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Chemistry Essay

895 words - 4 pages


Units of solution concentration

➢ Molarity (M) = # of moles of solute per liter of solution


▪ Mass percent (weight percent) = percent by mass of the solute in the solution


➢ Mole fraction (() = ratio of the number of moles of a given component to the total number of moles of solution.

Mole fractiona = (a [pic]

➢ Molality (m) = # of moles of solute per kilogram of solvent
NOT temperature dependent.
Represents a ratio of solute:solvent molecules at all times.


Exercise 1 Various Methods for Describing Solution Composition

A ...view middle of the document...

Exercise 4 Calculations Using Henry’s Law
A certain soft drink is bottled so that a bottle at 25°C contains CO2 gas at a pressure of 5.0 atm over the liquid. Assuming that the partial pressure of CO2 in the atmosphere is 4.0 X 10-4 atm, calculate the equilibrium concentrations of CO2 in the soda both before and after the bottle is opened. The Henry’s law constant for CO2 in aqueous solution is 32 L • atm/mol at 25°C.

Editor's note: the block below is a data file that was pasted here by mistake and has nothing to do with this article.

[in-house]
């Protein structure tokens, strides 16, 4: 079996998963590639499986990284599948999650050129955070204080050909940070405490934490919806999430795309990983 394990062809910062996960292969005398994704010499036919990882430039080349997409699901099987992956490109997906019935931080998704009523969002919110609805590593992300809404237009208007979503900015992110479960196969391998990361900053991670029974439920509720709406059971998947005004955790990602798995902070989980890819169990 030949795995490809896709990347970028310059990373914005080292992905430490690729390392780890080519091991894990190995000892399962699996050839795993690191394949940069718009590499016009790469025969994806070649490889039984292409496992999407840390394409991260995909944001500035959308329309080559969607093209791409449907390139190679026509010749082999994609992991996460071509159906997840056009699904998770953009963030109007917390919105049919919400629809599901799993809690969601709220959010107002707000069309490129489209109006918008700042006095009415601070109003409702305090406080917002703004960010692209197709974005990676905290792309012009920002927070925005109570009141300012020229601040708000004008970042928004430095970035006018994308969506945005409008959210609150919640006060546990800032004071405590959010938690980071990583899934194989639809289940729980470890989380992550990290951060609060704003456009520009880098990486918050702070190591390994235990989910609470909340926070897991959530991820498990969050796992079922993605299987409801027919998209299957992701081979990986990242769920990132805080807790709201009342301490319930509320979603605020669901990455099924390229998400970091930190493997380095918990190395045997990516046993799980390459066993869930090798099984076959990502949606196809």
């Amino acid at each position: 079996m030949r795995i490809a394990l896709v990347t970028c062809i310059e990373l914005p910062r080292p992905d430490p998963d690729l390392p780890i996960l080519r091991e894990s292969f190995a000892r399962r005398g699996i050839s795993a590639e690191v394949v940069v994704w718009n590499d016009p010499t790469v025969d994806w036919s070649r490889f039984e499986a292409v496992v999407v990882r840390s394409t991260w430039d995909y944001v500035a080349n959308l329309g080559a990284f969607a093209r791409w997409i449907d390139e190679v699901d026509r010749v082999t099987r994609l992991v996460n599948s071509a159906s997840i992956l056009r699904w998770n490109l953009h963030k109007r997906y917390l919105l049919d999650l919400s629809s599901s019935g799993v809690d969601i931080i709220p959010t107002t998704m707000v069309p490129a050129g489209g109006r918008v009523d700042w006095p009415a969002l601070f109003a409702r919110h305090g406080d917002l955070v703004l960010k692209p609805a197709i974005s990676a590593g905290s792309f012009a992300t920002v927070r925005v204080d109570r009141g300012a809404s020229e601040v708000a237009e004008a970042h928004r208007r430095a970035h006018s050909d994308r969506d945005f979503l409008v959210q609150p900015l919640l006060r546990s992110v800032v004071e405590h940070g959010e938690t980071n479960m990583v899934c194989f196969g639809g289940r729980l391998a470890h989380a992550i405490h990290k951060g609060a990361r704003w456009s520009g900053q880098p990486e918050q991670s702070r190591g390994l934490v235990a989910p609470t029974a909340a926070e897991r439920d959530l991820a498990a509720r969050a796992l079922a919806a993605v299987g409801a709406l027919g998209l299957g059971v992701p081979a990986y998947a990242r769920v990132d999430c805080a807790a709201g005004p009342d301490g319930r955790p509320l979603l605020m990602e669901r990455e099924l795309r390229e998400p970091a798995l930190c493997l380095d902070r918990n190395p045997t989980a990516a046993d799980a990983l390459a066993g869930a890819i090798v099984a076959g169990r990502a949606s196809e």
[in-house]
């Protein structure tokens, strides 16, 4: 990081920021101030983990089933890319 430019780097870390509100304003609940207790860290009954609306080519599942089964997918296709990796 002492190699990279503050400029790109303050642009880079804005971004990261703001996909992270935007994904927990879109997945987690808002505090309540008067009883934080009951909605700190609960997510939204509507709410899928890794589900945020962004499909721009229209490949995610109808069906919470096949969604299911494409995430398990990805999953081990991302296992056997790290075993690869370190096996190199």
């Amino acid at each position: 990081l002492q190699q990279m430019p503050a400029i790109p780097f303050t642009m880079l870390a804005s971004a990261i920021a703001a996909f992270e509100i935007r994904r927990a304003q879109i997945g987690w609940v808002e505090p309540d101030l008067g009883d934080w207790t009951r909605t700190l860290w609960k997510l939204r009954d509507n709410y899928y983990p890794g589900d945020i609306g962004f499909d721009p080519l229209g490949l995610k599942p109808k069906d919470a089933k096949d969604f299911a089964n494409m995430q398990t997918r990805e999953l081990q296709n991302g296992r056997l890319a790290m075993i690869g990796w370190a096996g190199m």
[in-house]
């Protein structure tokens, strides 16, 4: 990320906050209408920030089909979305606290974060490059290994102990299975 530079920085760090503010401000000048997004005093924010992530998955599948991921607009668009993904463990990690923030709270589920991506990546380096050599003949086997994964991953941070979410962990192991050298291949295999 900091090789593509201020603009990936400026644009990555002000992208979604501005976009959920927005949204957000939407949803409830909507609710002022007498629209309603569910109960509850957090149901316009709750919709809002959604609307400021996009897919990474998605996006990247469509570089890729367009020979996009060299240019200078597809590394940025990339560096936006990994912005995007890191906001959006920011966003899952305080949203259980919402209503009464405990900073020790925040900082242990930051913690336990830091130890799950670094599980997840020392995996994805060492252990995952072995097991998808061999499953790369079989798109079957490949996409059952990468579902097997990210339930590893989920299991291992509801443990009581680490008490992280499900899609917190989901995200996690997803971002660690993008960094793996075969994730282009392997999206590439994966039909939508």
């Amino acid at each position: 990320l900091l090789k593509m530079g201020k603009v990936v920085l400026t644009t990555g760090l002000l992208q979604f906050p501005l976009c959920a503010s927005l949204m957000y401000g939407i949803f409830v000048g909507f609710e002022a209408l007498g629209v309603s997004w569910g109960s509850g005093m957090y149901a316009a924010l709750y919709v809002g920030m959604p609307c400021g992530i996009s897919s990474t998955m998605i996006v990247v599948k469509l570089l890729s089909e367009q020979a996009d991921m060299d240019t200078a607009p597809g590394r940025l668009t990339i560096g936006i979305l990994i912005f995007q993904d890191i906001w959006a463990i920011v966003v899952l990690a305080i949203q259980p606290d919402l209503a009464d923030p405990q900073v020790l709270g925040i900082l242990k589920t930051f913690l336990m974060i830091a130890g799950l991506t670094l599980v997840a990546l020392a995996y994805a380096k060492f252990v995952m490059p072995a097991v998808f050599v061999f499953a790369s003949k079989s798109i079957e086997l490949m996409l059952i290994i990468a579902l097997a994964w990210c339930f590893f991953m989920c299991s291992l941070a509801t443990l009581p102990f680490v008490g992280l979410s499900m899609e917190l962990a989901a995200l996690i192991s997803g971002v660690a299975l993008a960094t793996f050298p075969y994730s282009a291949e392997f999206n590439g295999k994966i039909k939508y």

Psolution = ((solvent) (Posolvent)

▪ Psolution = observed vapor pressure of the solvent in the solution
▪ (solvent = mole fraction of solvent
▪ Posolvent = vapor pressure of the pure solvent
▪ i = van’t Hoff factor (moles of electrolyte must be multiplied by this)

Exercise 5 Calculating the Vapor Pressure of a Solution
Calculate the expected vapor pressure at 25°C for a solution prepared by dissolving 158.0 g of common table sugar (sucrose, molar mass = 342.3 g/mol) in 643.5 cm3 of water. At 25°C, the density of water is 0.9971 g/cm3 and the vapor pressure is 23.76 torr.

Exercise 6 Calculating the Vapor Pressure of a Solution
Containing Ionic Solute
Predict the vapor pressure of a solution prepared by mixing 35.0 g solid Na2SO4 (molar mass = 142 g/mol) with 175 g water at 25°C. The vapor pressure of pure water at 25°C is 23.76 torr.

Exercise 7 Calculating the Vapor Pressure a Solution Containing Two Liquids
A solution is prepared by mixing 5.81 g acetone (C3H6O, molar mass = 58.1 g/mol) and 11.9 g chloroform (HCCl3, molar mass = 119.4 g/mol). At 35°C, this solution has a total vapor pressure of 260. torr. Is this an ideal solution? The vapor pressures of pure acetone and pure chloroform at 35°C are 345 and 293 torr, respectively.


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